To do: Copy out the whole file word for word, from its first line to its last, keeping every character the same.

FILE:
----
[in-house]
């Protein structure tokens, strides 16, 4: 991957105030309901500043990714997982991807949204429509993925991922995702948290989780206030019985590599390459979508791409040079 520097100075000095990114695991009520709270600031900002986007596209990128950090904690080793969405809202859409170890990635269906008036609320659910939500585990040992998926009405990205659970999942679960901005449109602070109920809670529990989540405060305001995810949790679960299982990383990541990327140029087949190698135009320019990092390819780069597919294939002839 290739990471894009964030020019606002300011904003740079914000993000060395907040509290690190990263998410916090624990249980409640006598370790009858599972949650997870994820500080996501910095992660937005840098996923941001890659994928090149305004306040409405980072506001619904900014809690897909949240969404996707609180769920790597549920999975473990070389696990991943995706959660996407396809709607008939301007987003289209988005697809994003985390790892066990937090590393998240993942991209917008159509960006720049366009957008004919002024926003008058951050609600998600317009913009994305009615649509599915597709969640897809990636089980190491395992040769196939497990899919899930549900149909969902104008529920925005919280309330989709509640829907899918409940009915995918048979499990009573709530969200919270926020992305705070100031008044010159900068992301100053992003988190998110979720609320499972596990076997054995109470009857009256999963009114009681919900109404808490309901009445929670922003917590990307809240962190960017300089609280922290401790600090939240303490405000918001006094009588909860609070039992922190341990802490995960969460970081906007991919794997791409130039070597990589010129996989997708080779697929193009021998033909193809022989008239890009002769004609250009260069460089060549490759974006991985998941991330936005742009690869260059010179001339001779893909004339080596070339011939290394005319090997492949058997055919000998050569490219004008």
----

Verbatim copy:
[in-house]
């Protein structure tokens, strides 16, 4: 991957105030309901500043990714997982991807949204429509993925991922995702948290989780206030019985590599390459979508791409040079 520097100075000095990114695991009520709270600031900002986007596209990128950090904690080793969405809202859409170890990635269906008036609320659910939500585990040992998926009405990205659970999942679960901005449109602070109920809670529990989540405060305001995810949790679960299982990383990541990327140029087949190698135009320019990092390819780069597919294939002839 290739990471894009964030020019606002300011904003740079914000993000060395907040509290690190990263998410916090624990249980409640006598370790009858599972949650997870994820500080996501910095992660937005840098996923941001890659994928090149305004306040409405980072506001619904900014809690897909949240969404996707609180769920790597549920999975473990070389696990991943995706959660996407396809709607008939301007987003289209988005697809994003985390790892066990937090590393998240993942991209917008159509960006720049366009957008004919002024926003008058951050609600998600317009913009994305009615649509599915597709969640897809990636089980190491395992040769196939497990899919899930549900149909969902104008529920925005919280309330989709509640829907899918409940009915995918048979499990009573709530969200919270926020992305705070100031008044010159900068992301100053992003988190998110979720609320499972596990076997054995109470009857009256999963009114009681919900109404808490309901009445929670922003917590990307809240962190960017300089609280922290401790600090939240303490405000918001006094009588909860609070039992922190341990802490995960969460970081906007991919794997791409130039070597990589010129996989997708080779697929193009021998033909193809022989008239890009002769004609250009260069460089060549490759974006991985998941991330936005742009690869260059010179001339001779893909004339080596070339011939290394005319090997492949058997055919000998050569490219004008």